AI in the Classroom
TCU professors are navigating students through the brave new world of artificial intelligence.
After ChatGPT reached 100 million users in just two months following its Nov. 30, 2022, release, Union Bank of Switzerland research confirmed the AI application has one of the fastest growing user bases in internet history. Some TCU professors, while mindful of the technology’s potential consequences, are teaching students how to use generative artificial intelligence — AI tools that create new content — to prepare them for an evolving job market.
“I don’t think anyone really knows what we’re going to be looking at three or four years from now. I know some very smart people are very worried, and that makes me worried,” said Brad Lucas, associate professor of rhetoric and composition. “But we’re definitely going to have to figure out ways to work with the AI products … rather than just pushing them aside.”
Beata Jones, professor of professional practice in information systems and supply chain management, became interested in Eliza, a program that processes natural language, after reading about the technology when she was a teenager. Created by John Weizenbaum, Eliza was one of the original AI chatbots; it emulated a psychotherapist, allowing users to type in questions and responding in a therapeutic manner.
After continuing to follow developments in such technology for four decades, Jones is now integrating AI platforms into her courses and helping others do the same.
Beginning in spring 2023, Jones required students in her Business Information Systems Development class to sign an ethical agreement verifying that they would not use AI tools to shortcut assignments as they learned Python programming. But later in the semester, Jones gave them free rein with their final project.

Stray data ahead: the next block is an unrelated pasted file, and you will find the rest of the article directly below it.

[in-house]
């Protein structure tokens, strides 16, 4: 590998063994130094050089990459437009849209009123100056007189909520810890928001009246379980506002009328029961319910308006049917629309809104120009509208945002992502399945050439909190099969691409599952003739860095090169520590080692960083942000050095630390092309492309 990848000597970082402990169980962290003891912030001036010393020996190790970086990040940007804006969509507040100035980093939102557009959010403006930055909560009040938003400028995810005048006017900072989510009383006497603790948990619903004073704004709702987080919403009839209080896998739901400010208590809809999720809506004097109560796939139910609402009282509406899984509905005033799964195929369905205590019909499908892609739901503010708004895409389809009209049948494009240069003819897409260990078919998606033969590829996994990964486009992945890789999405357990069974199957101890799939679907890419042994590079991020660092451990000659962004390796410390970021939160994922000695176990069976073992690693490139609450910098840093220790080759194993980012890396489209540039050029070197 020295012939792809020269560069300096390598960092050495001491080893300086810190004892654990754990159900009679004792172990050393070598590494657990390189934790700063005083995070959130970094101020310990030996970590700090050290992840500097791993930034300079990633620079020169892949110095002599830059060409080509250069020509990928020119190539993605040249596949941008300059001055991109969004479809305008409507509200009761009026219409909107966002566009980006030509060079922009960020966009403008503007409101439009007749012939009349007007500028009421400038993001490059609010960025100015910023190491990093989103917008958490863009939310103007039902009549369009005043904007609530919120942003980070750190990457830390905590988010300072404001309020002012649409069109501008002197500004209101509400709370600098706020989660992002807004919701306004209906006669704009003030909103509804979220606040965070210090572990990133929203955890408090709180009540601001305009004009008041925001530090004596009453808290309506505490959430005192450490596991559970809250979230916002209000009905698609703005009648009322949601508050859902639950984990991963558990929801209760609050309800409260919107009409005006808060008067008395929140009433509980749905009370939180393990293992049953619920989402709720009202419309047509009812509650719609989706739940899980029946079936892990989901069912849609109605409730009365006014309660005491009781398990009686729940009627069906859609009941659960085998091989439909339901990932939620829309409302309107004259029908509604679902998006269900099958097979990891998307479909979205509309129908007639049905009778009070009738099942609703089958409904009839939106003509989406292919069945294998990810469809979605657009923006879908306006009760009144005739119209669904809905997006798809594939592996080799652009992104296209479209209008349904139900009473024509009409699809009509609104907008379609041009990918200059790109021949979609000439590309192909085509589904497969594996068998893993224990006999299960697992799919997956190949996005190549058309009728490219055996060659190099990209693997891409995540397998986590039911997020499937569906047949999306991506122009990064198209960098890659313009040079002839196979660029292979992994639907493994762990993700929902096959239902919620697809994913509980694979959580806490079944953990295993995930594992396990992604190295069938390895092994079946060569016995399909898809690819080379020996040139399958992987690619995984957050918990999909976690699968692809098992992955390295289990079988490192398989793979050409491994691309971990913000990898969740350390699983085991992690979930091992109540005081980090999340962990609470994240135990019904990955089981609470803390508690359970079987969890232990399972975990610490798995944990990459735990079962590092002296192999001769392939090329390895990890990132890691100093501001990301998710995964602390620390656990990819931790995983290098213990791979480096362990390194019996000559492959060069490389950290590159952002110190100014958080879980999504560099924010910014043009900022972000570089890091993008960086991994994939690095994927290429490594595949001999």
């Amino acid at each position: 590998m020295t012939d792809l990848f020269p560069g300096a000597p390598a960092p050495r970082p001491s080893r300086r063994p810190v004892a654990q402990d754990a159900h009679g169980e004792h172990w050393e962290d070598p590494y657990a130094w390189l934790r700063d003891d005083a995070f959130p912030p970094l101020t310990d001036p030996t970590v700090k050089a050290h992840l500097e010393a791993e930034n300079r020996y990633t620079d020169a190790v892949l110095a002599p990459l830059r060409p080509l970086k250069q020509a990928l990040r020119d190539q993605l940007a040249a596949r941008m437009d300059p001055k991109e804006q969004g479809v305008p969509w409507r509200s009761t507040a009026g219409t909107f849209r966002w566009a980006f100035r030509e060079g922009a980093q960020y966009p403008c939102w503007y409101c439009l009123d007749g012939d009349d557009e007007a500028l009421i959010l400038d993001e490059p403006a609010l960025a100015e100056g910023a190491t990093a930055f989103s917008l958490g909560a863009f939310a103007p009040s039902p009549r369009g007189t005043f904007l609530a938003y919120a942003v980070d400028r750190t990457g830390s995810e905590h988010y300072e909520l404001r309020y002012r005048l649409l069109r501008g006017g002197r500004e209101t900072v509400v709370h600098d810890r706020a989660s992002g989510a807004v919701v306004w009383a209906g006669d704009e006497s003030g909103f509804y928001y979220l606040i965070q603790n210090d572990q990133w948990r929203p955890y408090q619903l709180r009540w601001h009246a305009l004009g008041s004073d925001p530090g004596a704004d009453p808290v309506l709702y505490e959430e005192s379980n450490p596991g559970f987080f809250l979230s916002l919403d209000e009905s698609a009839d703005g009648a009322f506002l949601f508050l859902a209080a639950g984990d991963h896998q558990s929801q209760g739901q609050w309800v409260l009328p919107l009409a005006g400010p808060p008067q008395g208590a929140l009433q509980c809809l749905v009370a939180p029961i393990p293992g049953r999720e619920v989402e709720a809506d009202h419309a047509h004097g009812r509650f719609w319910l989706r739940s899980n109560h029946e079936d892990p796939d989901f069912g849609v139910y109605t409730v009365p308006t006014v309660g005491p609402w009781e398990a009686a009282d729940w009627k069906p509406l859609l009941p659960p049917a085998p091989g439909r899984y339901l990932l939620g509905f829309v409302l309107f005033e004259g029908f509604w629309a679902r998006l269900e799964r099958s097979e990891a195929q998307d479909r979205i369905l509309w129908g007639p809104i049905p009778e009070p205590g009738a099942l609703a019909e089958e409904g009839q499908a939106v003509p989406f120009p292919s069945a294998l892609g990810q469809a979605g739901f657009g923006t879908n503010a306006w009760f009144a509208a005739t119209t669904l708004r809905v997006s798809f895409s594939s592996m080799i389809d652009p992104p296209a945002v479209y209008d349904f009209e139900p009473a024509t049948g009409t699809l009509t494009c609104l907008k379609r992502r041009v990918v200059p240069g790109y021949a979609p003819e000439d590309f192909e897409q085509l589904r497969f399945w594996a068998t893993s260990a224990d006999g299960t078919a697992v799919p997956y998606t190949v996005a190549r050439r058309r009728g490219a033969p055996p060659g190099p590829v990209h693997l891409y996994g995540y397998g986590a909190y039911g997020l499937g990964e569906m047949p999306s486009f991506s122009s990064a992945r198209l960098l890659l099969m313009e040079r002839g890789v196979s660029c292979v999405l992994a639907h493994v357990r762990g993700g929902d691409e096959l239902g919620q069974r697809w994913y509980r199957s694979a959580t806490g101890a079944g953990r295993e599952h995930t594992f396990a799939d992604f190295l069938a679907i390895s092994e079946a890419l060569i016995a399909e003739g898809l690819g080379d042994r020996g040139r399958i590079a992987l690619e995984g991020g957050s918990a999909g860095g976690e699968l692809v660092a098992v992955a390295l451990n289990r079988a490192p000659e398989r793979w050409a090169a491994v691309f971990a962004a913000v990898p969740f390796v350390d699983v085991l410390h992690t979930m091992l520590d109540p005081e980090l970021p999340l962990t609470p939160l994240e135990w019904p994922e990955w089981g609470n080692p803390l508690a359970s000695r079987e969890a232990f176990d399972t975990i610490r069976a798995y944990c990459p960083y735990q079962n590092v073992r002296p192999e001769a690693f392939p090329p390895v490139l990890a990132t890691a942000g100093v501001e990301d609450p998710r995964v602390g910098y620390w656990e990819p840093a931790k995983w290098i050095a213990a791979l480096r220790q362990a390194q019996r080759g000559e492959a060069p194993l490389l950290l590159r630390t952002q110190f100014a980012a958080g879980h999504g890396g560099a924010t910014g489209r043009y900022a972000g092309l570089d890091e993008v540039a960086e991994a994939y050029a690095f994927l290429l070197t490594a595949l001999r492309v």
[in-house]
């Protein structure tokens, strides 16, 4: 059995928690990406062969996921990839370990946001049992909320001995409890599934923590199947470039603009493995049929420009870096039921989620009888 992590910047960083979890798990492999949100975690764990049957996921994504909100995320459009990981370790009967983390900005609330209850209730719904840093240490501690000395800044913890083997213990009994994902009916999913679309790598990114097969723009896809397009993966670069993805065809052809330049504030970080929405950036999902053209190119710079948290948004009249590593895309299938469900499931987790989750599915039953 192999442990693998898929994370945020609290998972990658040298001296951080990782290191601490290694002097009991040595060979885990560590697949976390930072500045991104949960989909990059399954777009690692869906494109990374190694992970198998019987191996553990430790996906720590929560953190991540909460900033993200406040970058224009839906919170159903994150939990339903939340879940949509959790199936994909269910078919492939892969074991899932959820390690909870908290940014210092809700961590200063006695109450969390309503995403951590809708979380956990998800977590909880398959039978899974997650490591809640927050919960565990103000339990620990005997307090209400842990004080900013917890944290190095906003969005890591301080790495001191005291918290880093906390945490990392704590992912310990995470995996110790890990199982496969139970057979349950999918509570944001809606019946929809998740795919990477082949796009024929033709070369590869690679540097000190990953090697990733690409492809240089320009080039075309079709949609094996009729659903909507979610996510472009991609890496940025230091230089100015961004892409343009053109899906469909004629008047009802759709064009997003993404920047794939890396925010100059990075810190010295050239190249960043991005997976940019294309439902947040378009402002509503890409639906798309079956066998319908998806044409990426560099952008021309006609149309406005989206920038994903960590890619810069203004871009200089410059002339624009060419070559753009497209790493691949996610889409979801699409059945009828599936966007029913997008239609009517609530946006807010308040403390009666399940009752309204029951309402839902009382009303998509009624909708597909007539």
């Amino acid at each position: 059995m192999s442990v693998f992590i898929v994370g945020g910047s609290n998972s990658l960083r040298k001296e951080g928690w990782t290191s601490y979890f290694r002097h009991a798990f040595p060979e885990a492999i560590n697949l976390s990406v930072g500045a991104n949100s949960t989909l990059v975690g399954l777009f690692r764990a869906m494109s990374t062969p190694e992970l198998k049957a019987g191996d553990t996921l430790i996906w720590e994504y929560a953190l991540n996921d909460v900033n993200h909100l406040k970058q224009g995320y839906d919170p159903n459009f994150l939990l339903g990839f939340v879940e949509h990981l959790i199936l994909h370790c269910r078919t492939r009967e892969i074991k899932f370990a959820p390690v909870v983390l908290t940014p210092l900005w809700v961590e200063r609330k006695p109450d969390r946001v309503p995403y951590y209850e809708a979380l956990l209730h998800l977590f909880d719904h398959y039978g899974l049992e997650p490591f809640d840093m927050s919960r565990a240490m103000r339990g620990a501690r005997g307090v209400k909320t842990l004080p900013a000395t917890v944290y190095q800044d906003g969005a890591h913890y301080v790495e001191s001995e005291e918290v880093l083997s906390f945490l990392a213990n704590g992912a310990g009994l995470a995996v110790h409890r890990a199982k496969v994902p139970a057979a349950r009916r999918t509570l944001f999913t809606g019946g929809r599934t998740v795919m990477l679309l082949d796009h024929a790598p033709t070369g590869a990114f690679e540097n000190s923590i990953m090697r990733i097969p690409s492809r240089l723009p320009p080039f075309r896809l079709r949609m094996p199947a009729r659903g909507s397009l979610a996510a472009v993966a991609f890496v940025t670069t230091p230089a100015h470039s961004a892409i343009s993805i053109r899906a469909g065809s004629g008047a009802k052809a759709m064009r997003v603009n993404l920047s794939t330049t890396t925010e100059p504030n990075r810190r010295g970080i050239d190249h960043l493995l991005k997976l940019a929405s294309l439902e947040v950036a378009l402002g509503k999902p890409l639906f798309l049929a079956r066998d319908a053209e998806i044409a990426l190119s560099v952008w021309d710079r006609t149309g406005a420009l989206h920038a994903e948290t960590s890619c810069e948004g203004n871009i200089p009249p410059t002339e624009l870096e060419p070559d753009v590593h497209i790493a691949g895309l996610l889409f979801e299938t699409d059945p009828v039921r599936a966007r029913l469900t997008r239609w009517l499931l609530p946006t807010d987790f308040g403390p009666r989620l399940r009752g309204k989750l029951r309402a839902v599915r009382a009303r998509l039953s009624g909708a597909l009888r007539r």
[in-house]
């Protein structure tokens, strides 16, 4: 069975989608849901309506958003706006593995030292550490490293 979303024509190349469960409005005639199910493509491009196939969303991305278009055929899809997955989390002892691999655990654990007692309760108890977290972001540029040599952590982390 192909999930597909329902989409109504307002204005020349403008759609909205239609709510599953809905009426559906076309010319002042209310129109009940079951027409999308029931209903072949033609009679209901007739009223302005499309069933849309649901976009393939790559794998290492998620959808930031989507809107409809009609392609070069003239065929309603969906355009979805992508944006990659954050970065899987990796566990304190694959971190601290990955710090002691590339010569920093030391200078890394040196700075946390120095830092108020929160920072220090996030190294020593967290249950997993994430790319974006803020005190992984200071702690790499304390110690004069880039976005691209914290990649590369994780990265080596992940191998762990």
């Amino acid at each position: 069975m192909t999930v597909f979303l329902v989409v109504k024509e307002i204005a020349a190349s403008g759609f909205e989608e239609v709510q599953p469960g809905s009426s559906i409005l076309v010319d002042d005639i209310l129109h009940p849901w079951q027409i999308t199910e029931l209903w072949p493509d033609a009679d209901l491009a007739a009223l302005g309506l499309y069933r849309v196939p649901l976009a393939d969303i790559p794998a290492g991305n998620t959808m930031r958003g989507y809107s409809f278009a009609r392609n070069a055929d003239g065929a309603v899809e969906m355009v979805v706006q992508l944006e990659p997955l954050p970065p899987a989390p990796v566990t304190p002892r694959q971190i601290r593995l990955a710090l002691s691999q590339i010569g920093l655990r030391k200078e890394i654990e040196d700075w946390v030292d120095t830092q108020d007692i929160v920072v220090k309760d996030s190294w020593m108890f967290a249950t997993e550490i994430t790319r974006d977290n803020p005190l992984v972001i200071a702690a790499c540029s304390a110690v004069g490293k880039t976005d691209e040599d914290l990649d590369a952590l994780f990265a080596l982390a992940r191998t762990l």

“All bets were off. They could use any generative AI tool to help develop the code for the project,” Jones said. “I was comfortable that they knew the basics and allowed them to go anywhere with their project implementation.”
Students primarily used the generative code tool GitHub Copilot to produce code sequences. If they had trouble understanding the code, they then inserted the sequences into ChatGPT, which offered explanations.
Jones said she also uses AI tools for personal tasks such as writing emails or recommendation letters — or generating practice study questions.
“I use it every day,” Jones said, “and it’s most helpful.”
In summer 2023, Jones led a presentation at the Technology in Business Schools Roundtable conference, hosted by TCU, where she taught directors of information technology how faculty can incorporate generative AI tools into their courses. Jones also keeps professors in the Neeley School of Business updated on developments in AI.
Patricia Walters, professor of professional practice in accounting, introduced AI tools into her class projects as a result of Jones’ encouragement.
“She’s effectively the Neeley School guru on AI, and we get at least weekly, if not daily, emails on AI from Dr. Jones,” Walters said.
The Center for Digital Expression, where students, faculty and staff go for help with digital projects, has become a hub of discussion for professors interested in learning more about using AI in the classroom. Jones has collaborated with the center to host discussions on artificial intelligence.
“She’s [Jones] been very good at getting that conversation going and keeping the conversation going with me,” said Curt Rode, senior instructor in poetry and digital humanities and associate director of the center. “The Center for Digital Expression had a roundtable discussion back at the end of March that brought together people from the Koehler Center, fine arts, computational linguistics and then the Center for Digital Expression themselves to talk about what our thoughts and our experiences are with AI in the classroom.”